Will Delta’s Big Bombardier Order Buoy the CSeries?
Photo courtesy of Delta Air Lines
Last week, Delta Air Lines placed a firm order for 75 Bombardier CS100 jet aircraft, with options to add another 50 later on. Delta will be the first airline to fly the CS100 in the United States. The firm order is valued at roughly $5.6 Billion U.S. dollars, and the order is intended to replace older, fuel-guzzling planes, which were designed decades ago.
At a press conference from Mirabel, Quebec, incoming Delta CEO Ed Bastian said, “As we reshape our fleet for the future, the innovative onboard experience of the CSeries is a perfect complement for the top-notch service provided every day by Delta people.” He added, “These new aircraft are a solid investment, allowing us to take advantage of superior operating economics, network flexibility and best-in-class fuel performance.”
Delta’s Senior VP Supply Chain Maintenance and Fleet Strategy told Reuters that the decision to order the CS100 was based in part on the expected implementation of emissions standards by the United Nations over the next decade. There is no word on exactly what those standards will be, but Delta’s average fleet age is older than its biggest competitors in the U.S. — American, Southwest, and United.
Many of Delta’s aircraft are based on designs from the 1980s, such as the Boeing 757, 767, and McDonnell Douglas MD-88 or MD-90. It’s an industry joke that “There’s not an old plane that Delta doesn’t like,” because they’re known for picking up planes second-hand, because they’re cheap even if they’re less efficient.
Bombardier has found their 100-seat CS100 a tough sell — so much that the company has asked the Canadian government for a bailout, due to those poor sales and massive cost overruns. Only 128 CS100s have been ordered, according to Bombardier’s own website updated March 31st, plus the Delta order. Delta’s order more than doubled the previous CS100 tally, and marked the largest in Bombardier history. It is without a doubt that Bombardier secured the purchase with very aggressively discounted pricing for Delta. Delta is expecting to take delivery of the planes beginning in early 2018.
A larger version of the plane, the 130-seat CS300 has sold a bit better, with 190 ordered as of the end of March. However, 40 of those orders were from Indianapolis-based Republic Airways, who filed for bankruptcy protection earlier this year, so it remains to be seen if those planes will ever be delivered.
Fuel expenditures are one of the top three costs for airlines, along with labor costs and the aircraft themselves. Over the years, technologies have advanced to allow the creation of jet engines that are much more efficient and cleaner burning than those of previous generations. Modern engine builders General Electric, Pratt & Whitney, and Rolls-Royce are players throughout the field of commercial aviation, no matter what size of jet is being bought. They have figured out ways to make the engines more powerful and lighter, while consuming far less fuel.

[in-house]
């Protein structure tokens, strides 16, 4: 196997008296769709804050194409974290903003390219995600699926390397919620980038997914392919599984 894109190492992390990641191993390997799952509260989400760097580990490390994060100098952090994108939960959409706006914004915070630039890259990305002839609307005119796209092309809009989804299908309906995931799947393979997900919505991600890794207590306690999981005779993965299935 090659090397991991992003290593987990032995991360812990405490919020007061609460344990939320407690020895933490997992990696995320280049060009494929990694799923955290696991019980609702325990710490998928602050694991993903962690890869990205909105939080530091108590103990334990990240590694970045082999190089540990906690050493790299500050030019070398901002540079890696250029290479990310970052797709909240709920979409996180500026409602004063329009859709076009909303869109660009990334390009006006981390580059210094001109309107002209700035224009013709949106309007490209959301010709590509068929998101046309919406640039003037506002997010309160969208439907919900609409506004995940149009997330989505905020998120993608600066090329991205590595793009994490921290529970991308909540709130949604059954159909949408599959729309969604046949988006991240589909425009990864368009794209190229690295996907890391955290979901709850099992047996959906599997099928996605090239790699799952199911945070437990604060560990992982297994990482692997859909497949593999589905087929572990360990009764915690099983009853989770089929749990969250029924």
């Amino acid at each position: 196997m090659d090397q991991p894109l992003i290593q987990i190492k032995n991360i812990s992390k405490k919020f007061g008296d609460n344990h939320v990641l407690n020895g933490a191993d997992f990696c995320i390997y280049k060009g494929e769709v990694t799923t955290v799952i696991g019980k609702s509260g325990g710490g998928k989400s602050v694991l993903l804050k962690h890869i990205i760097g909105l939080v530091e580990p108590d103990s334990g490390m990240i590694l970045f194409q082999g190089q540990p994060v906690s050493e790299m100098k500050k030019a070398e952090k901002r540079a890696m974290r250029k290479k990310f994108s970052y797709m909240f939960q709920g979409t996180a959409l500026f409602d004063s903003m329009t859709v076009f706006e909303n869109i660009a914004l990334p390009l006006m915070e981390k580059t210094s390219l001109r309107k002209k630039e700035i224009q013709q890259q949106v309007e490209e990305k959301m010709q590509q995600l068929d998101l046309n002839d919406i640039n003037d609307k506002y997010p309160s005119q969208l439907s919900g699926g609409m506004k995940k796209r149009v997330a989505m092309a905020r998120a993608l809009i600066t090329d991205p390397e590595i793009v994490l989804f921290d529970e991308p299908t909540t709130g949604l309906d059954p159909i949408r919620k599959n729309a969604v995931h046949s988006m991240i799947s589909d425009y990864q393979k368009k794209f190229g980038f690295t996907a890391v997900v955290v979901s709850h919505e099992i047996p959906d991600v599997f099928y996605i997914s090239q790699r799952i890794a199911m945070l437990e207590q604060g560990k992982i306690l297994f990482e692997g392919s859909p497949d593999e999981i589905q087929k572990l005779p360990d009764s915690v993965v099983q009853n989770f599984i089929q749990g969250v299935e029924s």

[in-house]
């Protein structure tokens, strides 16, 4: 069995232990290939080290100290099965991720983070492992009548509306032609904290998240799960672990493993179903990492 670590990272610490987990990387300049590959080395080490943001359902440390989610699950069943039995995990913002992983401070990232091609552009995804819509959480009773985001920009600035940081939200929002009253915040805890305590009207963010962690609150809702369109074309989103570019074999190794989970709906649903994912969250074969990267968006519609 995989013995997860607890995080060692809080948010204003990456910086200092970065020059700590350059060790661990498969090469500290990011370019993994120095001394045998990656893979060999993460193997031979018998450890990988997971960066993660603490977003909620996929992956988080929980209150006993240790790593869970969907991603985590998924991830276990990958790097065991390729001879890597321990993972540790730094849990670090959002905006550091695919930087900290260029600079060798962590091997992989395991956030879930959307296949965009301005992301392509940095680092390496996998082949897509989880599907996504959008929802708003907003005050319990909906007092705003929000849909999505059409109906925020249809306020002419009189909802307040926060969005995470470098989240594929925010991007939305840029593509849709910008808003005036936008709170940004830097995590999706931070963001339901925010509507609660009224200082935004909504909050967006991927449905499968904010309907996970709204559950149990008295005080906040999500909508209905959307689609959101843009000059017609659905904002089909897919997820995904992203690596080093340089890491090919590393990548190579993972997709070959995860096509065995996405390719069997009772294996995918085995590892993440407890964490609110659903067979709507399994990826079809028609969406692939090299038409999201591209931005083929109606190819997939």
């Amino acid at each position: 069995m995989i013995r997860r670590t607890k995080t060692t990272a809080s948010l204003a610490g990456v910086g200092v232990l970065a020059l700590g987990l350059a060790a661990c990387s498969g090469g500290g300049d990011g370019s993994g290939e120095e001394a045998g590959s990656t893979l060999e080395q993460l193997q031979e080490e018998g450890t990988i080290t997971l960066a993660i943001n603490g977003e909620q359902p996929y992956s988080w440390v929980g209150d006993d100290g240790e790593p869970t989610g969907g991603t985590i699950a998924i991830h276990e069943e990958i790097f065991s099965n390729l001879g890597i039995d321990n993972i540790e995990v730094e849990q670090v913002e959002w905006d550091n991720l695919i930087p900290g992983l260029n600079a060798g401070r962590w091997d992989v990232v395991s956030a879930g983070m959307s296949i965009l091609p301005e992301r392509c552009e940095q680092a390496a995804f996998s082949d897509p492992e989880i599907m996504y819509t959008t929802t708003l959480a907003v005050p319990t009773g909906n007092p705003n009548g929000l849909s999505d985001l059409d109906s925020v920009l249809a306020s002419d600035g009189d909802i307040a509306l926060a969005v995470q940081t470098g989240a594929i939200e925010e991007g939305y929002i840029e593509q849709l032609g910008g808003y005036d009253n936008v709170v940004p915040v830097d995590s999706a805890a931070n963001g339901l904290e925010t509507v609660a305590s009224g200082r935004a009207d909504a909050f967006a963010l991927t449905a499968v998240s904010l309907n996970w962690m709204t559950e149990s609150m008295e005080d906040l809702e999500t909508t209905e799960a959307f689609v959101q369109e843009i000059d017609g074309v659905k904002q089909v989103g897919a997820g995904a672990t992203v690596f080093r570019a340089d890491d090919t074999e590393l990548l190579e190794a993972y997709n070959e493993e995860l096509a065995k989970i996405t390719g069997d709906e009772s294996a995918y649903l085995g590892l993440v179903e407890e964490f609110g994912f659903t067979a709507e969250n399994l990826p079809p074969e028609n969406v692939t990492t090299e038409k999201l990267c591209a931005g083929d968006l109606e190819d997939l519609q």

On the CSeries, the Pratt & Whitney Pure Power PW1500G has not been problem free, and has led to program delays, including an uncontained engine failure (read: it exploded). The whole CSeries Program is more than $2 billion over budget, according to The Globe and Mail.
Bombardier is no stranger to building planes, but the planes they have previously built were regional jets. The CSeries is much larger. Both the CS100 and CS300 are smaller than their competitors — the Airbus A320 series and the Boeing 737 series. And although Bombardier was first to offer these new and efficient planes, Airbus and Boeing responded with updates to their venerable workhorses, including new engines from GE and Pratt & Whitney. Since then, many airlines have chosen to stick with what they know and order hundreds of re-engined A320s and 737s.
According to Flight Global, Bombardier courted Delta for over six years to secure the order. But will the high-profile order from one of the world’s top carriers buoy the CSeries, in particular the expected U.N. mandate for emissions standards be enough to save the program? Hundreds more planes need to be ordered just for the program to break even through the research and development costs.
Perhaps more of the world’s airlines will play “copy cat” by mimicking Delta and ordering the small but efficient Canadian aircraft. Though if I had to place a bet, I would not expect a windfall of orders just because Delta ordered them. After all, the plane has been offered for sale for several years now, and only a small handful of airlines have taken the bait.
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